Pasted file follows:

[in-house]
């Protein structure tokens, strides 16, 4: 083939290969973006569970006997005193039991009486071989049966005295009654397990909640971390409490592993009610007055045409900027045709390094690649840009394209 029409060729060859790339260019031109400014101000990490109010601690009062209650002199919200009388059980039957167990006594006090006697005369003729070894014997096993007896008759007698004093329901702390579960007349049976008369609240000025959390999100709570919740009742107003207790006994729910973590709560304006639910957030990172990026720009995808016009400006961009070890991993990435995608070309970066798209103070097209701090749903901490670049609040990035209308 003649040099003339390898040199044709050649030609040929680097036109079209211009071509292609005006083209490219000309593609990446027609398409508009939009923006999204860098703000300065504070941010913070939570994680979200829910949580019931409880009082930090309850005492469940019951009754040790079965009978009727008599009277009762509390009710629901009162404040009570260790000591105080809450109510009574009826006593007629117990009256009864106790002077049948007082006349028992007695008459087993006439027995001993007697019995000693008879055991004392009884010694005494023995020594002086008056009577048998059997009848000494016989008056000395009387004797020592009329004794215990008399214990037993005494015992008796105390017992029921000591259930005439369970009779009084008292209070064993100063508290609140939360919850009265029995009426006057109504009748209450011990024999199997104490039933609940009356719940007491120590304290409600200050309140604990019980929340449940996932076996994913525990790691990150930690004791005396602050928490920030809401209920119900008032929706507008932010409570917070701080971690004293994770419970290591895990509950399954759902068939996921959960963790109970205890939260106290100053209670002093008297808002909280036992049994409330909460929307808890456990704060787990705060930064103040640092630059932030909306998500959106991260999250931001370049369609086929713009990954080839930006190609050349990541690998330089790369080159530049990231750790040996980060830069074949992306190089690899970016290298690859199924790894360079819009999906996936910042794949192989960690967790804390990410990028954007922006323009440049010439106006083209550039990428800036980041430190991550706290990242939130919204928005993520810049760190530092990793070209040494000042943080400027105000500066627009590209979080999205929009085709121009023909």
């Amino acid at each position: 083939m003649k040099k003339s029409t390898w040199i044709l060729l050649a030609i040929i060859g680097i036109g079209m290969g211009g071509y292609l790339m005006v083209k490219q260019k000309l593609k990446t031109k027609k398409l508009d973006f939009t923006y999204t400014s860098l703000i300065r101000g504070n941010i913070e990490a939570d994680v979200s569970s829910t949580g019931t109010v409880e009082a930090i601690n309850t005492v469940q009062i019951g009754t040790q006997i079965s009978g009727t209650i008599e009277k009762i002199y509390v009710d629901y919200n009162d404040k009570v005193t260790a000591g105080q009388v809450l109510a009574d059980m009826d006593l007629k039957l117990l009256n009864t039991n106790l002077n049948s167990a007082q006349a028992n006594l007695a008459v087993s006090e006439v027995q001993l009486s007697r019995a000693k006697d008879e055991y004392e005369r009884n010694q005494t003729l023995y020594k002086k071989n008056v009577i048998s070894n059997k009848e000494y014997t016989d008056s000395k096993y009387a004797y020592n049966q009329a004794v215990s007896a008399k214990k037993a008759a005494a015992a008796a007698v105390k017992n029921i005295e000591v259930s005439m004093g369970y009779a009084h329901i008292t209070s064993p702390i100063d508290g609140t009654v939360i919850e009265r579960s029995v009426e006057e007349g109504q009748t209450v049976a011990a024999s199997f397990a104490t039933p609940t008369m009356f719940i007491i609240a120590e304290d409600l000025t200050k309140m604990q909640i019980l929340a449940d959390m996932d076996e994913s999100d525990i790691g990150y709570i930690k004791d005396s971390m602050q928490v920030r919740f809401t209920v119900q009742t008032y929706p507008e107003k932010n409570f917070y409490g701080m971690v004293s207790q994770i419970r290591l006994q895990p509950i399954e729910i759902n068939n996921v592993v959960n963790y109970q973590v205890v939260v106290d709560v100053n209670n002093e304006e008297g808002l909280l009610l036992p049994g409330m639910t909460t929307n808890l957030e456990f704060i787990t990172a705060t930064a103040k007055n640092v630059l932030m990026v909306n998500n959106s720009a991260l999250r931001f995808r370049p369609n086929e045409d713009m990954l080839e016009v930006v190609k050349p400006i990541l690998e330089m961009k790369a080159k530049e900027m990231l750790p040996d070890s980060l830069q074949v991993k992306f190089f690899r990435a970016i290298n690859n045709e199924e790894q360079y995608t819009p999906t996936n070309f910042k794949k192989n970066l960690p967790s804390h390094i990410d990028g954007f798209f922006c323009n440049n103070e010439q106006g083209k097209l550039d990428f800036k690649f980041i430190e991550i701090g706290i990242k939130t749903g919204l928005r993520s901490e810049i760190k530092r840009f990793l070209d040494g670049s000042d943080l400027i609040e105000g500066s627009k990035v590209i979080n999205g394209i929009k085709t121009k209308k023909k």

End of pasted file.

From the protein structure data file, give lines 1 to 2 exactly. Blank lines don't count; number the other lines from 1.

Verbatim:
[in-house]
């Protein structure tokens, strides 16, 4: 083939290969973006569970006997005193039991009486071989049966005295009654397990909640971390409490592993009610007055045409900027045709390094690649840009394209 029409060729060859790339260019031109400014101000990490109010601690009062209650002199919200009388059980039957167990006594006090006697005369003729070894014997096993007896008759007698004093329901702390579960007349049976008369609240000025959390999100709570919740009742107003207790006994729910973590709560304006639910957030990172990026720009995808016009400006961009070890991993990435995608070309970066798209103070097209701090749903901490670049609040990035209308 003649040099003339390898040199044709050649030609040929680097036109079209211009071509292609005006083209490219000309593609990446027609398409508009939009923006999204860098703000300065504070941010913070939570994680979200829910949580019931409880009082930090309850005492469940019951009754040790079965009978009727008599009277009762509390009710629901009162404040009570260790000591105080809450109510009574009826006593007629117990009256009864106790002077049948007082006349028992007695008459087993006439027995001993007697019995000693008879055991004392009884010694005494023995020594002086008056009577048998059997009848000494016989008056000395009387004797020592009329004794215990008399214990037993005494015992008796105390017992029921000591259930005439369970009779009084008292209070064993100063508290609140939360919850009265029995009426006057109504009748209450011990024999199997104490039933609940009356719940007491120590304290409600200050309140604990019980929340449940996932076996994913525990790691990150930690004791005396602050928490920030809401209920119900008032929706507008932010409570917070701080971690004293994770419970290591895990509950399954759902068939996921959960963790109970205890939260106290100053209670002093008297808002909280036992049994409330909460929307808890456990704060787990705060930064103040640092630059932030909306998500959106991260999250931001370049369609086929713009990954080839930006190609050349990541690998330089790369080159530049990231750790040996980060830069074949992306190089690899970016290298690859199924790894360079819009999906996936910042794949192989960690967790804390990410990028954007922006323009440049010439106006083209550039990428800036980041430190991550706290990242939130919204928005993520810049760190530092990793070209040494000042943080400027105000500066627009590209979080999205929009085709121009023909």